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The Saturday before Superstorm Sandy, I was at a Halloween party. The host went to town with decorations and had massive floor to ceiling spider webs in several corners. Little did I know what foreshadowing that would be for the week ahead!

Four years ago this week we were on the eve of a historic presidential election, after a historic financial disaster. That Fall, the unimaginable became imaginable on both fronts when we chose our first Black president and watched the implosion of the stock market and our banking system. This woke us up in more ways than one, and both divided and connected us.

Fast-forward to today, and we are on the eve of yet another historic election, the outcome yet to be determined, and post another disaster, this time a natural one, which is hitting us materially as much as anything else. And we are even more divided, yet more connected than ever.

After the financial crisis of 2008, because of the actions of a relative few that rippled throughout the world, at the very least we were forced to deal with our addiction to credit and consumerism, and at the worst lost our homes and jobs because of it. Now it’s Mother Nature aided by the man-made contribution to/ignorance of climate change who teaching us that lesson with a more visceral punch as we recover from power outages and gas shortages at the least, and physical destruction of our property and loss of life at the worst.

Since this hit the tri-state area, because of its special density of population and unique connection to the global as well as local economy, no one is exempt from this lesson, as everyone has been affected in one way or another — it’s just who, what, when, where, how and level of gravity that varies.

In the middle of the storm, the façade of an apartment building in Chelsea was ripped off, showing a dollhouse-like view of the inside, a symbolic representation of what is happening to us physically and emotionally as the walls and structures between and around us are being torn down in order to reveal the truth of our lives.

Our interconnectedness and vulnerability have been thrown in our face — not only through weather, power, gas, goods and services, transportation and social media, but relationally too. How long can you coexist in the disconnected dark, live back at Mom’s, stay at your friend’s, or sleep with strangers at a shelter 24/7? How many days can you work from home, or miss work altogether, or have three-hour commutes, or wait hours in line for gas without losing it?

Community is a funny thing in New York — we like the anonymity and self-sufficiency of living on top of each other and the illusion of togetherness that brings, but actually having to interact and be with each other and ask for or receive help is another story.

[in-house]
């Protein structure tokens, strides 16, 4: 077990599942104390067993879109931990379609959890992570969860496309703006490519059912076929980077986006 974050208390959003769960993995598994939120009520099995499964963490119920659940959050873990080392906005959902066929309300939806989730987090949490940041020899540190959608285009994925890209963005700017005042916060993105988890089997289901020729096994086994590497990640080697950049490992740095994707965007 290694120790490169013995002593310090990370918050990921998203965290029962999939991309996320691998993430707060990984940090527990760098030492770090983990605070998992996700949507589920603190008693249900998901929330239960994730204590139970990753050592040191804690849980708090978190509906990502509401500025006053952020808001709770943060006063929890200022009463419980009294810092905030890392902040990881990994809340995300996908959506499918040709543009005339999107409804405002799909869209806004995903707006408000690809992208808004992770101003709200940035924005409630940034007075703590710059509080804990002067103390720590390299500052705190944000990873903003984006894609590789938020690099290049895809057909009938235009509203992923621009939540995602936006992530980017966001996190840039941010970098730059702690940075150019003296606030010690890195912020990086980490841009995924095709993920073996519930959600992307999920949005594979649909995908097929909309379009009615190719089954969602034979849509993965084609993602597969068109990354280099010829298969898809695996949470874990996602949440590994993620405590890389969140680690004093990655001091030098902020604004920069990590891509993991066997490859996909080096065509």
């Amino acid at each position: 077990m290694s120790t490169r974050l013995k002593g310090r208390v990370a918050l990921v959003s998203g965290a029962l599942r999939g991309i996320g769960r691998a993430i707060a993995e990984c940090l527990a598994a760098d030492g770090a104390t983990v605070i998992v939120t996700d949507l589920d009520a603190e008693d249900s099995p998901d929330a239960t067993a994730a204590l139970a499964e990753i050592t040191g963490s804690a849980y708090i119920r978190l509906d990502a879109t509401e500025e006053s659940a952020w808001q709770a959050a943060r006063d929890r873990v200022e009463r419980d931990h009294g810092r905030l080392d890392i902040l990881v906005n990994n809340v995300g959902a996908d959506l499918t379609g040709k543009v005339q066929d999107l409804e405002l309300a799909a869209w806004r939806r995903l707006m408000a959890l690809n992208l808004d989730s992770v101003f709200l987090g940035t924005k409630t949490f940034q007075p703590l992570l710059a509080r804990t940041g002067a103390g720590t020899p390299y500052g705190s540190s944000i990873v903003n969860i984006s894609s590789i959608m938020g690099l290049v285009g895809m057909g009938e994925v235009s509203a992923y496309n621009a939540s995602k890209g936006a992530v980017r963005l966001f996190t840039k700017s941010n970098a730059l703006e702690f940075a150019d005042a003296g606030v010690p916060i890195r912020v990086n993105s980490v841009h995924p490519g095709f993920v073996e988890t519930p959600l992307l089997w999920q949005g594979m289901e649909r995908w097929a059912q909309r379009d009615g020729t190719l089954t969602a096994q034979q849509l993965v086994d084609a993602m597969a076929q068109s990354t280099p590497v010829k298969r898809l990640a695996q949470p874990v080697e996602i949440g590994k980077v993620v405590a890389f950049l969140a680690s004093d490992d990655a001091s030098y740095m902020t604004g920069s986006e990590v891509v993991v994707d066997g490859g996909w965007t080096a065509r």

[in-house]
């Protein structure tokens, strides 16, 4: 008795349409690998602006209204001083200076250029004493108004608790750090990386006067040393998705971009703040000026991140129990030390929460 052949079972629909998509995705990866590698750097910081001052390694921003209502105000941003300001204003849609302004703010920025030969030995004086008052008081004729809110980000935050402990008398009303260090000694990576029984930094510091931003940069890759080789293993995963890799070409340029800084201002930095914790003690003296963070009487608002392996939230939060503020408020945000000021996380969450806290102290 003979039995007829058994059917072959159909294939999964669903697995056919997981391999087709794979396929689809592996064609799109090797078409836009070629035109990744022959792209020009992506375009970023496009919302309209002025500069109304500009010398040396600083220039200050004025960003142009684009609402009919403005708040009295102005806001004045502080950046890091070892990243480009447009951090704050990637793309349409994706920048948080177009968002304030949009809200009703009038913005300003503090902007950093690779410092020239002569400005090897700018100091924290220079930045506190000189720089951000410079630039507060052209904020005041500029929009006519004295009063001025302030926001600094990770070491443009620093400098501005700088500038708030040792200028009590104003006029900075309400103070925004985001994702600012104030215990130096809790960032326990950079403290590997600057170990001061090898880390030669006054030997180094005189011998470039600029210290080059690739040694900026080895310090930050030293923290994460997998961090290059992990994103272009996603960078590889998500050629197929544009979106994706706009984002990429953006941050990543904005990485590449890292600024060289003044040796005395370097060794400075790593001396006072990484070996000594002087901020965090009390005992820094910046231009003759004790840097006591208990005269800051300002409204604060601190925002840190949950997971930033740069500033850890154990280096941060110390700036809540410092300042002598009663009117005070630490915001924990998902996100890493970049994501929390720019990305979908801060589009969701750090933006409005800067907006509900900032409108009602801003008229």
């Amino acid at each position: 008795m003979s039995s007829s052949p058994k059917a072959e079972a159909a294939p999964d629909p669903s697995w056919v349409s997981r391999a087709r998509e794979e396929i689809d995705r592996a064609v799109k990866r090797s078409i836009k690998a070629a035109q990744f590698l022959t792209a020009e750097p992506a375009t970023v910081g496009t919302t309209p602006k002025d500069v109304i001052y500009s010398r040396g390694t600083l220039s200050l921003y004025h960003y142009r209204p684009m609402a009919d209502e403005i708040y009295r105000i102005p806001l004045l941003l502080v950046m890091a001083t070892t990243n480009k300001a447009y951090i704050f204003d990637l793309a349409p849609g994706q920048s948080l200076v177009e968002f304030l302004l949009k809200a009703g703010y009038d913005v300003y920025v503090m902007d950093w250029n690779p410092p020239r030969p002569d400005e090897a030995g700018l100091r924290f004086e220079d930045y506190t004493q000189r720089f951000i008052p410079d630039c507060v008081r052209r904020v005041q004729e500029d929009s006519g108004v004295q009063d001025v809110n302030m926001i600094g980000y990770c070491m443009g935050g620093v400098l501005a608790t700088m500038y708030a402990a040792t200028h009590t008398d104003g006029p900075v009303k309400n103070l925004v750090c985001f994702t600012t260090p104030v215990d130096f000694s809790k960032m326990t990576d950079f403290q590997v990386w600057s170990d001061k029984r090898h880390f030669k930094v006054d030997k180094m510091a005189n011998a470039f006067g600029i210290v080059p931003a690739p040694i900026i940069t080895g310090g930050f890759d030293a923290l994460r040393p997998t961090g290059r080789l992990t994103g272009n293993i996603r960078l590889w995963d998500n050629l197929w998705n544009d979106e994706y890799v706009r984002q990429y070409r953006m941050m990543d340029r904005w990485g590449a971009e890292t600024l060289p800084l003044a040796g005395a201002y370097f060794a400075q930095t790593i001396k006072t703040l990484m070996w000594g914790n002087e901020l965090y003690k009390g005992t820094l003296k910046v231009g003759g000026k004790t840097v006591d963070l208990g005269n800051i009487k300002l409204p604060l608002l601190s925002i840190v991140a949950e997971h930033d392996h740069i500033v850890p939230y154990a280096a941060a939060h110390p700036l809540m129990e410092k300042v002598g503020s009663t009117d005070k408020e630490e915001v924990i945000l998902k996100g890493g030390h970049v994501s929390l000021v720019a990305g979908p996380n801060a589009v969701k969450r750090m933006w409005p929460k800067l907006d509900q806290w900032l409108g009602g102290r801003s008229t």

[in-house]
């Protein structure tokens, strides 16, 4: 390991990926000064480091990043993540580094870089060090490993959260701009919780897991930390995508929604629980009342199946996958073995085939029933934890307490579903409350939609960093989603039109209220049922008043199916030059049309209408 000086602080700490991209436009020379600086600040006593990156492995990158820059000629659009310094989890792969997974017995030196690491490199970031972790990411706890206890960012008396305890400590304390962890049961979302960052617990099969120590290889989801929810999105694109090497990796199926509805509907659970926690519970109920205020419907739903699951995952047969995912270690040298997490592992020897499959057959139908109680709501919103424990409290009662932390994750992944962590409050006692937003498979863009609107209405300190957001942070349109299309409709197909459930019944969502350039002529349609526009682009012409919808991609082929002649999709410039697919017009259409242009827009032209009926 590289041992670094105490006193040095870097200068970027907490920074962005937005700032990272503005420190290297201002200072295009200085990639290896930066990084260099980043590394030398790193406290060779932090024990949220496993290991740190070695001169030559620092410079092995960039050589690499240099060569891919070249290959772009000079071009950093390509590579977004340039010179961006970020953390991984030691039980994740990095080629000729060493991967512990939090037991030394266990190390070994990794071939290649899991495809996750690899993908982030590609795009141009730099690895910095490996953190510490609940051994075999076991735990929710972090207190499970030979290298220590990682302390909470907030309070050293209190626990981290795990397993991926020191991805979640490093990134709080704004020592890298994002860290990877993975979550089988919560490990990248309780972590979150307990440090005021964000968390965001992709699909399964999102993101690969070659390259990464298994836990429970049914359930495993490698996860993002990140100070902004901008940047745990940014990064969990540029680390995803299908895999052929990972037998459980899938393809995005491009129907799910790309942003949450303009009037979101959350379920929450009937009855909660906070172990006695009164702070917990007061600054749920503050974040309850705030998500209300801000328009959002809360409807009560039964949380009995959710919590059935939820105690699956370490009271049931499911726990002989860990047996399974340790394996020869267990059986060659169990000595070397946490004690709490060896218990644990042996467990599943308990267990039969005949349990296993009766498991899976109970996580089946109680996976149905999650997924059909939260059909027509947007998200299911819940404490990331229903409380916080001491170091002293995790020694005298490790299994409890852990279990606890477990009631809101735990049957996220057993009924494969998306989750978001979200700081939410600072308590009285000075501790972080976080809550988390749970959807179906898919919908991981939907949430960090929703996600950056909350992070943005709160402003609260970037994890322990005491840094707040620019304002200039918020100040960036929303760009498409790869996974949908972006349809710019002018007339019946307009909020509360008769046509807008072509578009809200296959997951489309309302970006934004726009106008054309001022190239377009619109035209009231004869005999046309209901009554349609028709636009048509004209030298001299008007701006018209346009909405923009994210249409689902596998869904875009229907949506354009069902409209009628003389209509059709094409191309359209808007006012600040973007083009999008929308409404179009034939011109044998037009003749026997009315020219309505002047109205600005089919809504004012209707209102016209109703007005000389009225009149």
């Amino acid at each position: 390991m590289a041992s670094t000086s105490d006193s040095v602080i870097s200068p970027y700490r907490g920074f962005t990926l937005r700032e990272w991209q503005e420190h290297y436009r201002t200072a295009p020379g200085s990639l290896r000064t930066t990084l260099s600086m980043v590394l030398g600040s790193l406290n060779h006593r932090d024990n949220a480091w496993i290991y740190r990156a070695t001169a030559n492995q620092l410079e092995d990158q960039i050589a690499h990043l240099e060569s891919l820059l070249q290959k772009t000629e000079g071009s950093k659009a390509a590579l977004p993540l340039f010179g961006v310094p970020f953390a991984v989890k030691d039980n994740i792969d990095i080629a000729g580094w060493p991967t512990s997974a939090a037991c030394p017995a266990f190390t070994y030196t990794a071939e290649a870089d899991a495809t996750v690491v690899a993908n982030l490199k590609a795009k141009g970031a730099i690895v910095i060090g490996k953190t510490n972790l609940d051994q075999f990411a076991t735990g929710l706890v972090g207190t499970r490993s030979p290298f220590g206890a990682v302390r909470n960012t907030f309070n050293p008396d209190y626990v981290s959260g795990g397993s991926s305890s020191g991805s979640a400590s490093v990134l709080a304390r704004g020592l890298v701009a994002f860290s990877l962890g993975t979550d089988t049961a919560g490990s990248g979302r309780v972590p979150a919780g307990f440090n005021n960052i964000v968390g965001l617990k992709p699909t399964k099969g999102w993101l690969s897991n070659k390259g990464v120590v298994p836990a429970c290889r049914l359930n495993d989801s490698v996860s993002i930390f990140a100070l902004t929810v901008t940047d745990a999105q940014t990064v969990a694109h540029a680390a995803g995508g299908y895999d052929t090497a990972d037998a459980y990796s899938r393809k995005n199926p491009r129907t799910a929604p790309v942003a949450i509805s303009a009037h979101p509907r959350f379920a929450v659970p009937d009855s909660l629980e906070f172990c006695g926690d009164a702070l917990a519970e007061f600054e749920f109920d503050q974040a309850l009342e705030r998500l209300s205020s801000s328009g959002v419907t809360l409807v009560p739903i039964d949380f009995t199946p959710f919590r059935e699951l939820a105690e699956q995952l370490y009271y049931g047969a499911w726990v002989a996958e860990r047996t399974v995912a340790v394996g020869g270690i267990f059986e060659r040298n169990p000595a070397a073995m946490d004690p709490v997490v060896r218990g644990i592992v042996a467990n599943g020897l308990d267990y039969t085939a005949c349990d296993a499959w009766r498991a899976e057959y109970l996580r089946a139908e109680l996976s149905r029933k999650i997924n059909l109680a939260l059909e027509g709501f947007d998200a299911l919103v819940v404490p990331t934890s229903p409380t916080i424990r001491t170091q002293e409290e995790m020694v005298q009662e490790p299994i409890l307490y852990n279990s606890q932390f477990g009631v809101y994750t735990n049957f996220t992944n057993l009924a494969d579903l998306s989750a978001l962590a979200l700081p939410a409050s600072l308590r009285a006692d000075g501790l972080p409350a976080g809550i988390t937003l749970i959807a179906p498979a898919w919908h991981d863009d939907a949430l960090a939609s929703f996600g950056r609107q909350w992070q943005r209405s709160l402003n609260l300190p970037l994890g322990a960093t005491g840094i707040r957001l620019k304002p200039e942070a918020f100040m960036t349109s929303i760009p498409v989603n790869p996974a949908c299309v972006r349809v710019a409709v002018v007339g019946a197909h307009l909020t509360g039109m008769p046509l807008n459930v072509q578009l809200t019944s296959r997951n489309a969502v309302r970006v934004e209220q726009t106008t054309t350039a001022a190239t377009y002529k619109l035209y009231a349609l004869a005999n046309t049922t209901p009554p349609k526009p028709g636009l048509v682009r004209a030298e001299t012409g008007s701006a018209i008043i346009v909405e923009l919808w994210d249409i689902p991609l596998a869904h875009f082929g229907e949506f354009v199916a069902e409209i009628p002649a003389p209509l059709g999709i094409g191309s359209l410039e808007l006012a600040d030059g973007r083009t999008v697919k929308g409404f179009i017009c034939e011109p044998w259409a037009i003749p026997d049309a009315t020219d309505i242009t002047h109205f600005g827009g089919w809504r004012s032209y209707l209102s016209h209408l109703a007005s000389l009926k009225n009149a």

People have mentioned how Sandy is too “nice” a moniker for what she did, but just like the gentle soul of Frankenstein for which she was also named, there is goodness to be found underneath the external horror of her monsterous appearance. She is asking us to come together like never before and question the deepest meaning of our lives; she is forcing us not only to realize but to actually experience the ways in which we are now more connected than ever, more interdependent than at any other time in history. And it is a gift because experience is usually the only way we humans learn, and that, as painful as it may be, is something to be grateful for if we choose to accept it as such.

Like big elections, these are the occasions when we focus passionately around something that impacts us all; they bring out the best and worst in us. We get to see people’s true colors, good, bad or indifferent; how flexible we can be; how generous and open-hearted we are, how we distill down what is vitally important, what is a necessity, and what is merely a luxury — or when suddenly those necessities become luxuries after not having them for a few days.

Such events test our patience, politeness, perseverance and willingness to exist in the present. They also shows us the incredible strength and spirit of humanity, our willingness to help one another, our capacity for leadership and organization, and our ability to rise to the occasion in times of crisis.

So remember, when we wake up tomorrow morning, no matter what the result of this election is, and no matter where you live in this country or on this planet, what we do know for sure, now more than ever, is that we are all in this together.

Originally published on on November 6, 2012

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